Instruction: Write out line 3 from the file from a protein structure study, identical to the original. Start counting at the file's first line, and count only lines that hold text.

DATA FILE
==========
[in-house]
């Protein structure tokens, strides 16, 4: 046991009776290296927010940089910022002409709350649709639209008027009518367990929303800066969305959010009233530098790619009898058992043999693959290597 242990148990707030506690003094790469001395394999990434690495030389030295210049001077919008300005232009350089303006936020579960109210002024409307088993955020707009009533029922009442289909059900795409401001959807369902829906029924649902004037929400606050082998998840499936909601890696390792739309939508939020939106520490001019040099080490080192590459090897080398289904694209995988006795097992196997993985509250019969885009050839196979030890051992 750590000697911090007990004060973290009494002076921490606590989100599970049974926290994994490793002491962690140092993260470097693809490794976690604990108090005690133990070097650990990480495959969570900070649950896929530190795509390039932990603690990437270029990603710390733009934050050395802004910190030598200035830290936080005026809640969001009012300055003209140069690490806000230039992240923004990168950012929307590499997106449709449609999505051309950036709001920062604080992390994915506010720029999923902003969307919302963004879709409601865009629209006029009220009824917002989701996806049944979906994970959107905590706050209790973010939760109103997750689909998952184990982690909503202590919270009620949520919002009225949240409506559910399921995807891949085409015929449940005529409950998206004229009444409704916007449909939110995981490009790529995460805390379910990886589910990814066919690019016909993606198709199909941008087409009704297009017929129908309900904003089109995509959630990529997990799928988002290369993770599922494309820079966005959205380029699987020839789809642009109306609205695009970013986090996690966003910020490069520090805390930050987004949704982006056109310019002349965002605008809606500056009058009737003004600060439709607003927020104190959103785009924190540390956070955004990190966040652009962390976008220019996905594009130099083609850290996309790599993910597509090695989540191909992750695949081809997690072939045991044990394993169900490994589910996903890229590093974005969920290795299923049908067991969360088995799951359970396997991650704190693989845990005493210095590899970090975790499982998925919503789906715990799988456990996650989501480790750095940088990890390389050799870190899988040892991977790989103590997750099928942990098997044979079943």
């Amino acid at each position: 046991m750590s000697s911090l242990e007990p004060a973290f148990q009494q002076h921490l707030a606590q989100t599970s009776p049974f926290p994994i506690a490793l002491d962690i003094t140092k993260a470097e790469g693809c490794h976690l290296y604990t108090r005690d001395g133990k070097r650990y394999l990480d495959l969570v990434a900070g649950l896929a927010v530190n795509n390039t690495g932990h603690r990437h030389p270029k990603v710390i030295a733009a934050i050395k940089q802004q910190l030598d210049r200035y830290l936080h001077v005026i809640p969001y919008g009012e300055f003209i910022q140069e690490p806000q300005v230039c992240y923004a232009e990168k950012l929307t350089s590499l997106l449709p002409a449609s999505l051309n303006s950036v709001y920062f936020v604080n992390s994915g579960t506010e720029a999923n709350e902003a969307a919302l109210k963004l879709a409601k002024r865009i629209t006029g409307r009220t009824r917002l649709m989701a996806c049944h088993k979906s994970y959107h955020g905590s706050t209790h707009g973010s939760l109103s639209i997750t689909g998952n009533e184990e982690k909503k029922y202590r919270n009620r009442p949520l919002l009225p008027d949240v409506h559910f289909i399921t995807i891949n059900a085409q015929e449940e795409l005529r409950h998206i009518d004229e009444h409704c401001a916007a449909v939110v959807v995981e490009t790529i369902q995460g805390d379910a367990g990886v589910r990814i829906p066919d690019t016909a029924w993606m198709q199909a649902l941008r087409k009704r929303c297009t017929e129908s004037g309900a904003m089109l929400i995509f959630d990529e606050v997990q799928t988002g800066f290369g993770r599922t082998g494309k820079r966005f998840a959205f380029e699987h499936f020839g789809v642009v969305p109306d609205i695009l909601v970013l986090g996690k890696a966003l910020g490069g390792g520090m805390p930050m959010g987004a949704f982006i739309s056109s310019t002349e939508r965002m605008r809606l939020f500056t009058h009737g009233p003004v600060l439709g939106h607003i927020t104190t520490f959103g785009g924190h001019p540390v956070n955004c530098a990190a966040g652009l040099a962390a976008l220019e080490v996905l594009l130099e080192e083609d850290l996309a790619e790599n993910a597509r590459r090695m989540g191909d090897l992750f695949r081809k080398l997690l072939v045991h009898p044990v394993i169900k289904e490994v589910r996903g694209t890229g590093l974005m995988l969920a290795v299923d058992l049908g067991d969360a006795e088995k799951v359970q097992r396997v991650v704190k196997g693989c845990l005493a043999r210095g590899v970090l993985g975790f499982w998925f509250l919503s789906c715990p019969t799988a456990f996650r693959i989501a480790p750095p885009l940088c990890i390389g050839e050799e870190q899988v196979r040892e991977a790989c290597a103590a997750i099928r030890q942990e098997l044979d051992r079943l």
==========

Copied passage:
């Amino acid at each position: 046991m750590s000697s911090l242990e007990p004060a973290f148990q009494q002076h921490l707030a606590q989100t599970s009776p049974f926290p994994i506690a490793l002491d962690i003094t140092k993260a470097e790469g693809c490794h976690l290296y604990t108090r005690d001395g133990k070097r650990y394999l990480d495959l969570v990434a900070g649950l896929a927010v530190n795509n390039t690495g932990h603690r990437h030389p270029k990603v710390i030295a733009a934050i050395k940089q802004q910190l030598d210049r200035y830290l936080h001077v005026i809640p969001y919008g009012e300055f003209i910022q140069e690490p806000q300005v230039c992240y923004a232009e990168k950012l929307t350089s590499l997106l449709p002409a449609s999505l051309n303006s950036v709001y920062f936020v604080n992390s994915g579960t506010e720029a999923n709350e902003a969307a919302l109210k963004l879709a409601k002024r865009i629209t006029g409307r009220t009824r917002l649709m989701a996806c049944h088993k979906s994970y959107h955020g905590s706050t209790h707009g973010s939760l109103s639209i997750t689909g998952n009533e184990e982690k909503k029922y202590r919270n009620r009442p949520l919002l009225p008027d949240v409506h559910f289909i399921t995807i891949n059900a085409q015929e449940e795409l005529r409950h998206i009518d004229e009444h409704c401001a916007a449909v939110v959807v995981e490009t790529i369902q995460g805390d379910a367990g990886v589910r990814i829906p066919d690019t016909a029924w993606m198709q199909a649902l941008r087409k009704r929303c297009t017929e129908s004037g309900a904003m089109l929400i995509f959630d990529e606050v997990q799928t988002g800066f290369g993770r599922t082998g494309k820079r966005f998840a959205f380029e699987h499936f020839g789809v642009v969305p109306d609205i695009l909601v970013l986090g996690k890696a966003l910020g490069g390792g520090m805390p930050m959010g987004a949704f982006i739309s056109s310019t002349e939508r965002m605008r809606l939020f500056t009058h009737g009233p003004v600060l439709g939106h607003i927020t104190t520490f959103g785009g924190h001019p540390v956070n955004c530098a990190a966040g652009l040099a962390a976008l220019e080490v996905l594009l130099e080192e083609d850290l996309a790619e790599n993910a597509r590459r090695m989540g191909d090897l992750f695949r081809k080398l997690l072939v045991h009898p044990v394993i169900k289904e490994v589910r996903g694209t890229g590093l974005m995988l969920a290795v299923d058992l049908g067991d969360a006795e088995k799951v359970q097992r396997v991650v704190k196997g693989c845990l005493a043999r210095g590899v970090l993985g975790f499982w998925f509250l919503s789906c715990p019969t799988a456990f996650r693959i989501a480790p750095p885009l940088c990890i390389g050839e050799e870190q899988v196979r040892e991977a790989c290597a103590a997750i099928r030890q942990e098997l044979d051992r079943l």